“I went to the Packers and said, ‘If you give me a field pass, I’ll take some pictures for nothing,’ ” Biever recalled many years later with a chuckle. “I guess the price was right.” He clicked away through times good and bad, shooting for free, but wisely maintaining the publishing rights. By the time, the Vince Lombardi championship train rolled into town in the 1960s, Biever was finally earning a modest salary from the team, while still paying his own way into games.

Forever an independent spirit, Biever staunchly maintained that football photography was his passion, but not his profession (he owned a Ben Franklin store and later a travel agency in his native town of Port Washington, Wisconsin).

“He was truly an exceptional gentleman, and I think personified the statement about consistently chasing perfection,” said Starr, who knows a thing or two about chasing perfection. “I was able to get to know him well, and he’s honestly one of the greatest men I’ve ever known. His unique commitment to God and family are enviable.”

From Curly Lambeau to Lombardi to Mike McCarthy…Packers teams have come and gone, won and lost, but the cherished images of Biever keep those teams alive forever.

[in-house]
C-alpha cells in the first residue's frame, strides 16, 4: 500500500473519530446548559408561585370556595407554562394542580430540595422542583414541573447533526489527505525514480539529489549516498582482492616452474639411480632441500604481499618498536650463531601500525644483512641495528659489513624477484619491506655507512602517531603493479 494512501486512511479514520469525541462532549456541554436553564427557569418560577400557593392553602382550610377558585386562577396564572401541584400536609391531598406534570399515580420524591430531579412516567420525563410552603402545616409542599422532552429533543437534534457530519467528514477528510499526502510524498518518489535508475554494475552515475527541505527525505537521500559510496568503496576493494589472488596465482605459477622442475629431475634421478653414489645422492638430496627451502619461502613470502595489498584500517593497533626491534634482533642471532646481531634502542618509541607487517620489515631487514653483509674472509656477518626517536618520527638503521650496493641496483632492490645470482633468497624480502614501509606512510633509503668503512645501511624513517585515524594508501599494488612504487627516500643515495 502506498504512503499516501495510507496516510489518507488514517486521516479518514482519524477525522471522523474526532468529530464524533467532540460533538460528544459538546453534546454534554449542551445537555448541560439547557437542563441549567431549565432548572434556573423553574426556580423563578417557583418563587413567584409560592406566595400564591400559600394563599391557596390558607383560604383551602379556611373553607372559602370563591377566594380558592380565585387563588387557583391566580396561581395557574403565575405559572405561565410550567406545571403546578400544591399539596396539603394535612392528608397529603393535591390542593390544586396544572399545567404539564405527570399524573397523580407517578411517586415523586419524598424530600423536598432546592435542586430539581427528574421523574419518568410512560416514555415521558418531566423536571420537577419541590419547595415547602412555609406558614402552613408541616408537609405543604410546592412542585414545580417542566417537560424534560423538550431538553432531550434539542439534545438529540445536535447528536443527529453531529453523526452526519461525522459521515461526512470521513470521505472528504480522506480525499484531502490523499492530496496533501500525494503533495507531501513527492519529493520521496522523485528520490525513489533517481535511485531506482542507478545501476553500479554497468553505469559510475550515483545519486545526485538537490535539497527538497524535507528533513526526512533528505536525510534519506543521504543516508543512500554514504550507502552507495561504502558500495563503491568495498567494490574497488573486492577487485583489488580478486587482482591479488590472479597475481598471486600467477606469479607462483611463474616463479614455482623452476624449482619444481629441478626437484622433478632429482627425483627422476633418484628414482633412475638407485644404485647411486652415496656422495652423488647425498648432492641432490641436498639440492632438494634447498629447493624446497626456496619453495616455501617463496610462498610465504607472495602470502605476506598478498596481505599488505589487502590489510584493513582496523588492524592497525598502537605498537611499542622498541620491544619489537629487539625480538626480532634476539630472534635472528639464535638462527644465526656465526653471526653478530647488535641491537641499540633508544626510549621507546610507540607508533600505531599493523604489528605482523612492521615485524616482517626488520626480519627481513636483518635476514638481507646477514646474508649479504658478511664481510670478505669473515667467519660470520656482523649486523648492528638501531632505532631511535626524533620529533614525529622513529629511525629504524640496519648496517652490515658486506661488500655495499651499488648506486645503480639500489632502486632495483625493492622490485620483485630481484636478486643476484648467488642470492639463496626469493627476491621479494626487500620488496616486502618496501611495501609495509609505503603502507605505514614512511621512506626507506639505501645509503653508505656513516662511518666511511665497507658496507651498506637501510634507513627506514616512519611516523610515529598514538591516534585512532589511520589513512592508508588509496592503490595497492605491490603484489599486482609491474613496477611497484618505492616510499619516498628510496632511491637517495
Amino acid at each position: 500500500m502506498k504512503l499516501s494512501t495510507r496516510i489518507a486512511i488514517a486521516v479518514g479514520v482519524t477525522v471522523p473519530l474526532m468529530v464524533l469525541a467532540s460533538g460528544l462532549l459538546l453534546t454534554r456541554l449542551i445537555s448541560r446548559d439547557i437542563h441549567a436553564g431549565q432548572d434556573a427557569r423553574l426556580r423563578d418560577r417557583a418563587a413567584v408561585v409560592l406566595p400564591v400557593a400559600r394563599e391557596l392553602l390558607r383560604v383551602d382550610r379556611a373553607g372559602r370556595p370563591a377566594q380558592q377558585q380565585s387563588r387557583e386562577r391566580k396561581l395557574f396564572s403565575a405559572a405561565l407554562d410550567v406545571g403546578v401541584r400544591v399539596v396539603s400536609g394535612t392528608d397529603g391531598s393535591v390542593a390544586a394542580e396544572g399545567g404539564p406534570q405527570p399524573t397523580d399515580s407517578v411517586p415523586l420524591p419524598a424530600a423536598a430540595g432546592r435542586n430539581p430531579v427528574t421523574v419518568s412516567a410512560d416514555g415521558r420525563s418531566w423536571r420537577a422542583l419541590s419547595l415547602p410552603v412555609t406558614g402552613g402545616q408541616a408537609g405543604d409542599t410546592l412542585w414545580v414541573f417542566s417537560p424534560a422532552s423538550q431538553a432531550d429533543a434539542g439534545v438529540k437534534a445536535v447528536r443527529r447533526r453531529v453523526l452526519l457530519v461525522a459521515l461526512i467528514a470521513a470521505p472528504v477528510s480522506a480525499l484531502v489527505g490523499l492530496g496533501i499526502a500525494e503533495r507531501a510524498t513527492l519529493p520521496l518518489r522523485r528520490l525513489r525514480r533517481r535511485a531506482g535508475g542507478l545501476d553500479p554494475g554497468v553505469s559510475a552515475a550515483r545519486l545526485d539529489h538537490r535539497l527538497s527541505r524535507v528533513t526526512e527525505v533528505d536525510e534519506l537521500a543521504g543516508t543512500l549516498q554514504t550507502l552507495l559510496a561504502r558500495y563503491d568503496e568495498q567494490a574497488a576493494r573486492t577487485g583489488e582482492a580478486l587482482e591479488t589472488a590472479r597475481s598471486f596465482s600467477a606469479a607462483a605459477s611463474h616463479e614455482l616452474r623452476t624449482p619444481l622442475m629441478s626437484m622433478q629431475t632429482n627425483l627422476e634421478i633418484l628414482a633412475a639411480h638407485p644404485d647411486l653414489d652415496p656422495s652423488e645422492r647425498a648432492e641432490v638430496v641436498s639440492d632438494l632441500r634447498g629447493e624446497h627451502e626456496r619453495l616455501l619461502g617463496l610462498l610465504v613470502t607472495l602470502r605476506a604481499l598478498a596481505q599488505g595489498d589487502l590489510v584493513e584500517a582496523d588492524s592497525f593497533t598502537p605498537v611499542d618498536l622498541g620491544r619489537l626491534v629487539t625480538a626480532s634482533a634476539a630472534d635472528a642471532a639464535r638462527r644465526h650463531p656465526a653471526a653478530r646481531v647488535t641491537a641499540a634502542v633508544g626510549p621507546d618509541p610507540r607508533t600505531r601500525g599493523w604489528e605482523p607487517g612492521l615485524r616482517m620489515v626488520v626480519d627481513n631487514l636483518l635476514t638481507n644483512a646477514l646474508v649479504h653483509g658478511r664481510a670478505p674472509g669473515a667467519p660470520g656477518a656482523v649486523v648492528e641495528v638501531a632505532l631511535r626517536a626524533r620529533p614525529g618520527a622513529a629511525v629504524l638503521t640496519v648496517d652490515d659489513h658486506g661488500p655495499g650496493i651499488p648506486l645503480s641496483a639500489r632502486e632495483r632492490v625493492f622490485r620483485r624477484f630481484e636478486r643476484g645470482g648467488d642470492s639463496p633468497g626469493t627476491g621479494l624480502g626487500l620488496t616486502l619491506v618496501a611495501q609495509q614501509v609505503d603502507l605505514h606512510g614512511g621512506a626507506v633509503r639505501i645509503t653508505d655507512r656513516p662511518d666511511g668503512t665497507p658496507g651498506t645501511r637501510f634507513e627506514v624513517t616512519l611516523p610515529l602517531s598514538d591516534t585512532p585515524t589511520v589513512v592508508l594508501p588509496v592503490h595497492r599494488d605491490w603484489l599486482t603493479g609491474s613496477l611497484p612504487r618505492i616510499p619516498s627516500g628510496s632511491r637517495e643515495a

There’s the timeless shot of Paul Hornung suspended like Superman in mid-air as he sails over a tangled pile of Packers and 49ers on the turf below for a touchdown in 1965.

The grand Packers sweep was an insurmountable yard-chewing wall of success orchestrated by Lombardi and played to pitch perfection by the championship teams of the 1960s. Bievers captured the delicate intricacy of the play in one of his most famous photos where Starr has handed the ball to Jim Taylor who looks up field for yardage behind the lineman battlements that are Jerry Kramer and Fred Thurston. All the while the creator of this poetry in motion, Lombardi himself, stands on the sideline, hands plunged comfortably into his signature trench coat, looking like a God proudly watching over his flock.

The painstaking patience Biever maintained to get his shot was as awe-inspiring as the results themselves. “There is automatic focus now, but in those days you had to pre-focus the camera on one spot on the field,” Biever recalled. “I had a Speed Graphic 4×5 large format camera and had to wait until the action came to that area. There was a lot of waiting involved. I could only take six to eight photographs a game.”